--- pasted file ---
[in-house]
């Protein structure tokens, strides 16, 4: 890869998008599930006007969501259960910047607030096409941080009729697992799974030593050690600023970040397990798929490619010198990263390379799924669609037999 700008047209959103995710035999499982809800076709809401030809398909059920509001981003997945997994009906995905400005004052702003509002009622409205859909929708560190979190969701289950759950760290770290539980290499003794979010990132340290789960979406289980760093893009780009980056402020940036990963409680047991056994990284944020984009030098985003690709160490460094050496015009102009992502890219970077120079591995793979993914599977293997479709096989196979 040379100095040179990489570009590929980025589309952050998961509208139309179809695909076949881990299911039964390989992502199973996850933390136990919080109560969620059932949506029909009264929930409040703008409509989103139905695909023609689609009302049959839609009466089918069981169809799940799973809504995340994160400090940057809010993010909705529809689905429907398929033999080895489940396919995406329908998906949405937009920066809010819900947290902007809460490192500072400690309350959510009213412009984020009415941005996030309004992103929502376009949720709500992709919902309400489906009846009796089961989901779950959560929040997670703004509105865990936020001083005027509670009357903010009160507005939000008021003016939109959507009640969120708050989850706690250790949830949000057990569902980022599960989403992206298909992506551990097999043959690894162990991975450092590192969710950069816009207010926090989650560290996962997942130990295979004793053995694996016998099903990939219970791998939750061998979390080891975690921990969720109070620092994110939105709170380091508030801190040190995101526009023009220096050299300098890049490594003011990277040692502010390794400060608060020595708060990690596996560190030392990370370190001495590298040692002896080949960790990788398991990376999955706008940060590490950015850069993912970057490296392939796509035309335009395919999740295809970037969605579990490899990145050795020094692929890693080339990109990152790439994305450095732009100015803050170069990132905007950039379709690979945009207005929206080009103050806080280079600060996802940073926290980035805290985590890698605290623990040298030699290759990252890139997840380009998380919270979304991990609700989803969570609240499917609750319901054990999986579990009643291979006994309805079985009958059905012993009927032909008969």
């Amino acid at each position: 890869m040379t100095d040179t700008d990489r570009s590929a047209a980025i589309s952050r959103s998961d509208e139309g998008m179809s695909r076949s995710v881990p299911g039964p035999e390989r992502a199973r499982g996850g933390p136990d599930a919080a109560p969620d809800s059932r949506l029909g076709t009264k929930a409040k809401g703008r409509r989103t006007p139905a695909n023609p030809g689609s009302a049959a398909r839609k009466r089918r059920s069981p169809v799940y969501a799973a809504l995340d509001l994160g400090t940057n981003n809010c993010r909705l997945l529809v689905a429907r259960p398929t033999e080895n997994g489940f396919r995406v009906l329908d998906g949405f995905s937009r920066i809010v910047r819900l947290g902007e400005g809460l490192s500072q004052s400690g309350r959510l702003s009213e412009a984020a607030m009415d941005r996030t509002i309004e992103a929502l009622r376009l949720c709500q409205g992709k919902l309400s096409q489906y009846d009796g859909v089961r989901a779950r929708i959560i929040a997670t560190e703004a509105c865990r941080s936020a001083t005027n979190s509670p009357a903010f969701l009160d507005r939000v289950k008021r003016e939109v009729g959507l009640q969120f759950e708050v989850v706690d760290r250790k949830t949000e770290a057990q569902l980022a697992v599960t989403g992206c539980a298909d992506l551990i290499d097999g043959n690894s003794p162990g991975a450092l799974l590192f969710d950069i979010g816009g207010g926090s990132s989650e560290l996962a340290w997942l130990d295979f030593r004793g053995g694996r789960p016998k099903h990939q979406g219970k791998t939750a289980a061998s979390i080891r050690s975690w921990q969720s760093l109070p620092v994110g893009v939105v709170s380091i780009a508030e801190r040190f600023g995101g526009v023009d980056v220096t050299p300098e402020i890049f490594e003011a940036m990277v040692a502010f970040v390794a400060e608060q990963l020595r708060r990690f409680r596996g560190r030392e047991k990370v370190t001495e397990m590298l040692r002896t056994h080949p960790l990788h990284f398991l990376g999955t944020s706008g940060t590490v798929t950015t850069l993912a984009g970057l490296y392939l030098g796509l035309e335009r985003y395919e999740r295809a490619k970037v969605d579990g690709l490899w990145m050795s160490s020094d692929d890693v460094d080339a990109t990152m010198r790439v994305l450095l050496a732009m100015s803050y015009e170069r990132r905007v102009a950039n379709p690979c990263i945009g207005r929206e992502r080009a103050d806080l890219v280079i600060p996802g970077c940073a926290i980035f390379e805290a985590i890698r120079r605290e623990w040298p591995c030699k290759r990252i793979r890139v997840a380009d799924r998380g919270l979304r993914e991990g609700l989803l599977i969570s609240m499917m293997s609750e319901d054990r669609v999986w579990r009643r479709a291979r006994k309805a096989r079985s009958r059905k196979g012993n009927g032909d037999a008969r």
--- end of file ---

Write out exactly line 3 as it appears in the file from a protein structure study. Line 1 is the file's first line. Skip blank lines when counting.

């Amino acid at each position: 890869m040379t100095d040179t700008d990489r570009s590929a047209a980025i589309s952050r959103s998961d509208e139309g998008m179809s695909r076949s995710v881990p299911g039964p035999e390989r992502a199973r499982g996850g933390p136990d599930a919080a109560p969620d809800s059932r949506l029909g076709t009264k929930a409040k809401g703008r409509r989103t006007p139905a695909n023609p030809g689609s009302a049959a398909r839609k009466r089918r059920s069981p169809v799940y969501a799973a809504l995340d509001l994160g400090t940057n981003n809010c993010r909705l997945l529809v689905a429907r259960p398929t033999e080895n997994g489940f396919r995406v009906l329908d998906g949405f995905s937009r920066i809010v910047r819900l947290g902007e400005g809460l490192s500072q004052s400690g309350r959510l702003s009213e412009a984020a607030m009415d941005r996030t509002i309004e992103a929502l009622r376009l949720c709500q409205g992709k919902l309400s096409q489906y009846d009796g859909v089961r989901a779950r929708i959560i929040a997670t560190e703004a509105c865990r941080s936020a001083t005027n979190s509670p009357a903010f969701l009160d507005r939000v289950k008021r003016e939109v009729g959507l009640q969120f759950e708050v989850v706690d760290r250790k949830t949000e770290a057990q569902l980022a697992v599960t989403g992206c539980a298909d992506l551990i290499d097999g043959n690894s003794p162990g991975a450092l799974l590192f969710d950069i979010g816009g207010g926090s990132s989650e560290l996962a340290w997942l130990d295979f030593r004793g053995g694996r789960p016998k099903h990939q979406g219970k791998t939750a289980a061998s979390i080891r050690s975690w921990q969720s760093l109070p620092v994110g893009v939105v709170s380091i780009a508030e801190r040190f600023g995101g526009v023009d980056v220096t050299p300098e402020i890049f490594e003011a940036m990277v040692a502010f970040v390794a400060e608060q990963l020595r708060r990690f409680r596996g560190r030392e047991k990370v370190t001495e397990m590298l040692r002896t056994h080949p960790l990788h990284f398991l990376g999955t944020s706008g940060t590490v798929t950015t850069l993912a984009g970057l490296y392939l030098g796509l035309e335009r985003y395919e999740r295809a490619k970037v969605d579990g690709l490899w990145m050795s160490s020094d692929d890693v460094d080339a990109t990152m010198r790439v994305l450095l050496a732009m100015s803050y015009e170069r990132r905007v102009a950039n379709p690979c990263i945009g207005r929206e992502r080009a103050d806080l890219v280079i600060p996802g970077c940073a926290i980035f390379e805290a985590i890698r120079r605290e623990w040298p591995c030699k290759r990252i793979r890139v997840a380009d799924r998380g919270l979304r993914e991990g609700l989803l599977i969570s609240m499917m293997s609750e319901d054990r669609v999986w579990r009643r479709a291979r006994k309805a096989r079985s009958r059905k196979g012993n009927g032909d037999a008969r």